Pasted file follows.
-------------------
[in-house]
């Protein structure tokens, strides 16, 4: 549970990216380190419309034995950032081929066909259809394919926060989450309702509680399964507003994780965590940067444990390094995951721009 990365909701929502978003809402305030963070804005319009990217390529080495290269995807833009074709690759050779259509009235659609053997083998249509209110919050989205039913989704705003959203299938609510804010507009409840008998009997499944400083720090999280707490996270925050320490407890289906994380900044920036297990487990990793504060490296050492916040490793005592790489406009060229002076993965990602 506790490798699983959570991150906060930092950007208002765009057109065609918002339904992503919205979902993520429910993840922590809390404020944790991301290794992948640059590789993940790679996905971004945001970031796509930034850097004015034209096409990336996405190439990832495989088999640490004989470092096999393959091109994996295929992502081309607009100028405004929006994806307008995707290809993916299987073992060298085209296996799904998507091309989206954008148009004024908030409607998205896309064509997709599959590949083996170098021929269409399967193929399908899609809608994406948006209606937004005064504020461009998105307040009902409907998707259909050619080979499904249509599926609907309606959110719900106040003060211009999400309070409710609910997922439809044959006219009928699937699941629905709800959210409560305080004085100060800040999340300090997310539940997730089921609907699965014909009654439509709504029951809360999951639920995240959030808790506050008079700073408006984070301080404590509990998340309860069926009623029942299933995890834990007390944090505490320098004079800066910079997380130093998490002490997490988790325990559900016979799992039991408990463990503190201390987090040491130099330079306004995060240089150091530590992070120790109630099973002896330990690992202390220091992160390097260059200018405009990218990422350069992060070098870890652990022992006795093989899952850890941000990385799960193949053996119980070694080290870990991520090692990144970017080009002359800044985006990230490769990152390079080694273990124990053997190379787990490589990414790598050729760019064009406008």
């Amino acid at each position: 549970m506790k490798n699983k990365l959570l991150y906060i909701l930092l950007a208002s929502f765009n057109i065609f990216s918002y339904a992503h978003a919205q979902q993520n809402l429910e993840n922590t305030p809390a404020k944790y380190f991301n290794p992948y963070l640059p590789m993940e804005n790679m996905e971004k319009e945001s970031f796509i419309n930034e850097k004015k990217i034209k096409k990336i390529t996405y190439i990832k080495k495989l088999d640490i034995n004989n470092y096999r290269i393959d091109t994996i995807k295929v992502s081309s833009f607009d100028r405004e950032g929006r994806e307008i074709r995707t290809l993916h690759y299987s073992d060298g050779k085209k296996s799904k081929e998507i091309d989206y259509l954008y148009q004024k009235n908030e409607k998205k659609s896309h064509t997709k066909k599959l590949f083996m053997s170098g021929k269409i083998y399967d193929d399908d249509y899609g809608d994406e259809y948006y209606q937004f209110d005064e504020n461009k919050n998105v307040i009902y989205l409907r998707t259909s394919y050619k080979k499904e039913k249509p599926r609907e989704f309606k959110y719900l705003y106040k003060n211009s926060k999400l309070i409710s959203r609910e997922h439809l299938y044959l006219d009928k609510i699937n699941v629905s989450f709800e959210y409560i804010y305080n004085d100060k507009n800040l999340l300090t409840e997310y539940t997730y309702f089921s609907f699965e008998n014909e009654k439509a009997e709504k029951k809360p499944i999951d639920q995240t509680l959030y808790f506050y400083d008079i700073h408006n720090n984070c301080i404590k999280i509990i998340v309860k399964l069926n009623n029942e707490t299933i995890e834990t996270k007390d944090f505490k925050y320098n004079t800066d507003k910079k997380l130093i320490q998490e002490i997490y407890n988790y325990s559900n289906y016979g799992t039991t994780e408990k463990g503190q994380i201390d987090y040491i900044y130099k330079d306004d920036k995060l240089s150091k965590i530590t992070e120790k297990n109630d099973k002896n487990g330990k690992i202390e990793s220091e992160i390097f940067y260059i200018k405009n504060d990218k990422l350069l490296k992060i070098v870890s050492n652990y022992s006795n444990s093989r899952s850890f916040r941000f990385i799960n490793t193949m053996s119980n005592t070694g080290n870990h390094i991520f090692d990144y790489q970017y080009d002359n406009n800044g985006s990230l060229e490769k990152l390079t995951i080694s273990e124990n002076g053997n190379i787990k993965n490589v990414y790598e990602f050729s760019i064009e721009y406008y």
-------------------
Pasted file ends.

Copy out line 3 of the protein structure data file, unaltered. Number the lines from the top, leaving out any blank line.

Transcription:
């Amino acid at each position: 549970m506790k490798n699983k990365l959570l991150y906060i909701l930092l950007a208002s929502f765009n057109i065609f990216s918002y339904a992503h978003a919205q979902q993520n809402l429910e993840n922590t305030p809390a404020k944790y380190f991301n290794p992948y963070l640059p590789m993940e804005n790679m996905e971004k319009e945001s970031f796509i419309n930034e850097k004015k990217i034209k096409k990336i390529t996405y190439i990832k080495k495989l088999d640490i034995n004989n470092y096999r290269i393959d091109t994996i995807k295929v992502s081309s833009f607009d100028r405004e950032g929006r994806e307008i074709r995707t290809l993916h690759y299987s073992d060298g050779k085209k296996s799904k081929e998507i091309d989206y259509l954008y148009q004024k009235n908030e409607k998205k659609s896309h064509t997709k066909k599959l590949f083996m053997s170098g021929k269409i083998y399967d193929d399908d249509y899609g809608d994406e259809y948006y209606q937004f209110d005064e504020n461009k919050n998105v307040i009902y989205l409907r998707t259909s394919y050619k080979k499904e039913k249509p599926r609907e989704f309606k959110y719900l705003y106040k003060n211009s926060k999400l309070i409710s959203r609910e997922h439809l299938y044959l006219d009928k609510i699937n699941v629905s989450f709800e959210y409560i804010y305080n004085d100060k507009n800040l999340l300090t409840e997310y539940t997730y309702f089921s609907f699965e008998n014909e009654k439509a009997e709504k029951k809360p499944i999951d639920q995240t509680l959030y808790f506050y400083d008079i700073h408006n720090n984070c301080i404590k999280i509990i998340v309860k399964l069926n009623n029942e707490t299933i995890e834990t996270k007390d944090f505490k925050y320098n004079t800066d507003k910079k997380l130093i320490q998490e002490i997490y407890n988790y325990s559900n289906y016979g799992t039991t994780e408990k463990g503190q994380i201390d987090y040491i900044y130099k330079d306004d920036k995060l240089s150091k965590i530590t992070e120790k297990n109630d099973k002896n487990g330990k690992i202390e990793s220091e992160i390097f940067y260059i200018k405009n504060d990218k990422l350069l490296k992060i070098v870890s050492n652990y022992s006795n444990s093989r899952s850890f916040r941000f990385i799960n490793t193949m053996s119980n005592t070694g080290n870990h390094i991520f090692d990144y790489q970017y080009d002359n406009n800044g985006s990230l060229e490769k990152l390079t995951i080694s273990e124990n002076g053997n190379i787990k993965n490589v990414y790598e990602f050729s760019i064009e721009y406008y």